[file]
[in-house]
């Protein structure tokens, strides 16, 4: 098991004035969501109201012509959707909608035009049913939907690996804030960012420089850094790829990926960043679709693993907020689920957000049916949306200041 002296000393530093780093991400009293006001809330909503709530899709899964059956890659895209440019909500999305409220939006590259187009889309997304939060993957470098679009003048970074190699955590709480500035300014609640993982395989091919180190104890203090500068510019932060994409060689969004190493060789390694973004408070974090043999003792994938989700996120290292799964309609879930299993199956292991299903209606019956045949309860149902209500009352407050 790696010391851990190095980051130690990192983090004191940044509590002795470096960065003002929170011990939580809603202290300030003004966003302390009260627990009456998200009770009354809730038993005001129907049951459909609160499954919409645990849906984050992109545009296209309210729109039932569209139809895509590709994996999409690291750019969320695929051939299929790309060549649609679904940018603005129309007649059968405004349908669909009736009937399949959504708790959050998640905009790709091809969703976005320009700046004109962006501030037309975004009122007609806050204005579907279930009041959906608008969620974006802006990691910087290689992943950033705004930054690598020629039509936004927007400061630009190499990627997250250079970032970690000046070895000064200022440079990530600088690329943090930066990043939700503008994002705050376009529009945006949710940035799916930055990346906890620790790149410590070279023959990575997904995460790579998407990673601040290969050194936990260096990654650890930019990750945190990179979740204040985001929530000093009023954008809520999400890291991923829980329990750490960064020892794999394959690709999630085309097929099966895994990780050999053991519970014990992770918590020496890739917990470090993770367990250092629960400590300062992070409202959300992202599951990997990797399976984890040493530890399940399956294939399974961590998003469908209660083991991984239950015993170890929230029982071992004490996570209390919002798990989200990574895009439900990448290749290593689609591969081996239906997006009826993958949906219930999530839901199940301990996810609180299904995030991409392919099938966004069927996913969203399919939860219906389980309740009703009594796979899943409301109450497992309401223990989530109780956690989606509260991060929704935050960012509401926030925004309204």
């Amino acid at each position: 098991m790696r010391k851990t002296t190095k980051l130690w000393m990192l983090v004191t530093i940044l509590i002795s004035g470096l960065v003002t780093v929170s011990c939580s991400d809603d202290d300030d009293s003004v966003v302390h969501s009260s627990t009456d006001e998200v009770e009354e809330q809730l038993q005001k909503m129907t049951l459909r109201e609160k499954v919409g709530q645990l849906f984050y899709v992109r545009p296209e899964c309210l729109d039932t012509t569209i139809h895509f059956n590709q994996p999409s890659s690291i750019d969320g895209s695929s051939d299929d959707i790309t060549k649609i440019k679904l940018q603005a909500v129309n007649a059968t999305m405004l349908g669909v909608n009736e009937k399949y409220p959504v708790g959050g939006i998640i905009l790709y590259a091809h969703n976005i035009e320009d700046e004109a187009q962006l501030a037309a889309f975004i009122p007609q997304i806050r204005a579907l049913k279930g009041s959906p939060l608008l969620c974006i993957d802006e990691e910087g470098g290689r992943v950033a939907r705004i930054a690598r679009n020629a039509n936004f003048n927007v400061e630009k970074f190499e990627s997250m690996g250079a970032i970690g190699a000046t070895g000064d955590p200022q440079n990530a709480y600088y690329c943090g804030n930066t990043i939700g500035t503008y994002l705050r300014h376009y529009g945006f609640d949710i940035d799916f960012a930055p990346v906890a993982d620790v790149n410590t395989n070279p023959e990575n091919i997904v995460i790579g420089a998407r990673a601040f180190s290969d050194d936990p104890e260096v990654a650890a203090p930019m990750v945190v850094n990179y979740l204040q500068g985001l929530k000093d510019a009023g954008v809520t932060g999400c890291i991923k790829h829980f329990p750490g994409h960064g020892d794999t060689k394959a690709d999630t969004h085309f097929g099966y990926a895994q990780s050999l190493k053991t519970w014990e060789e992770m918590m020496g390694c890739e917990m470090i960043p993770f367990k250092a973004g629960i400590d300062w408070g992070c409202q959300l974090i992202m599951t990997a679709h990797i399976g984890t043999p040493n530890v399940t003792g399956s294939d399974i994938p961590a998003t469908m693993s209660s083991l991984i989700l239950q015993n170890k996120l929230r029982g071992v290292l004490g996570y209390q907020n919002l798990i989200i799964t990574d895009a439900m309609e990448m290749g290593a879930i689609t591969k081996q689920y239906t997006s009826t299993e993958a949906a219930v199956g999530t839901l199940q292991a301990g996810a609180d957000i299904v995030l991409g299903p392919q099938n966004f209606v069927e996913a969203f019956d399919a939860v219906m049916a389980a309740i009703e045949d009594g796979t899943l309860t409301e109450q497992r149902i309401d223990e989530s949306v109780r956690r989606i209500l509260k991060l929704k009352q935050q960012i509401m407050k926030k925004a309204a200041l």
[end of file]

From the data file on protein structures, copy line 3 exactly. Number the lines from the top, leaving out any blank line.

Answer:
């Amino acid at each position: 098991m790696r010391k851990t002296t190095k980051l130690w000393m990192l983090v004191t530093i940044l509590i002795s004035g470096l960065v003002t780093v929170s011990c939580s991400d809603d202290d300030d009293s003004v966003v302390h969501s009260s627990t009456d006001e998200v009770e009354e809330q809730l038993q005001k909503m129907t049951l459909r109201e609160k499954v919409g709530q645990l849906f984050y899709v992109r545009p296209e899964c309210l729109d039932t012509t569209i139809h895509f059956n590709q994996p999409s890659s690291i750019d969320g895209s695929s051939d299929d959707i790309t060549k649609i440019k679904l940018q603005a909500v129309n007649a059968t999305m405004l349908g669909v909608n009736e009937k399949y409220p959504v708790g959050g939006i998640i905009l790709y590259a091809h969703n976005i035009e320009d700046e004109a187009q962006l501030a037309a889309f975004i009122p007609q997304i806050r204005a579907l049913k279930g009041s959906p939060l608008l969620c974006i993957d802006e990691e910087g470098g290689r992943v950033a939907r705004i930054a690598r679009n020629a039509n936004f003048n927007v400061e630009k970074f190499e990627s997250m690996g250079a970032i970690g190699a000046t070895g000064d955590p200022q440079n990530a709480y600088y690329c943090g804030n930066t990043i939700g500035t503008y994002l705050r300014h376009y529009g945006f609640d949710i940035d799916f960012a930055p990346v906890a993982d620790v790149n410590t395989n070279p023959e990575n091919i997904v995460i790579g420089a998407r990673a601040f180190s290969d050194d936990p104890e260096v990654a650890a203090p930019m990750v945190v850094n990179y979740l204040q500068g985001l929530k000093d510019a009023g954008v809520t932060g999400c890291i991923k790829h829980f329990p750490g994409h960064g020892d794999t060689k394959a690709d999630t969004h085309f097929g099966y990926a895994q990780s050999l190493k053991t519970w014990e060789e992770m918590m020496g390694c890739e917990m470090i960043p993770f367990k250092a973004g629960i400590d300062w408070g992070c409202q959300l974090i992202m599951t990997a679709h990797i399976g984890t043999p040493n530890v399940t003792g399956s294939d399974i994938p961590a998003t469908m693993s209660s083991l991984i989700l239950q015993n170890k996120l929230r029982g071992v290292l004490g996570y209390q907020n919002l798990i989200i799964t990574d895009a439900m309609e990448m290749g290593a879930i689609t591969k081996q689920y239906t997006s009826t299993e993958a949906a219930v199956g999530t839901l199940q292991a301990g996810a609180d957000i299904v995030l991409g299903p392919q099938n966004f209606v069927e996913a969203f019956d399919a939860v219906m049916a389980a309740i009703e045949d009594g796979t899943l309860t409301e109450q497992r149902i309401d223990e989530s949306v109780r956690r989606i209500l509260k991060l929704k009352q935050q960012i509401m407050k926030k925004a309204a200041l």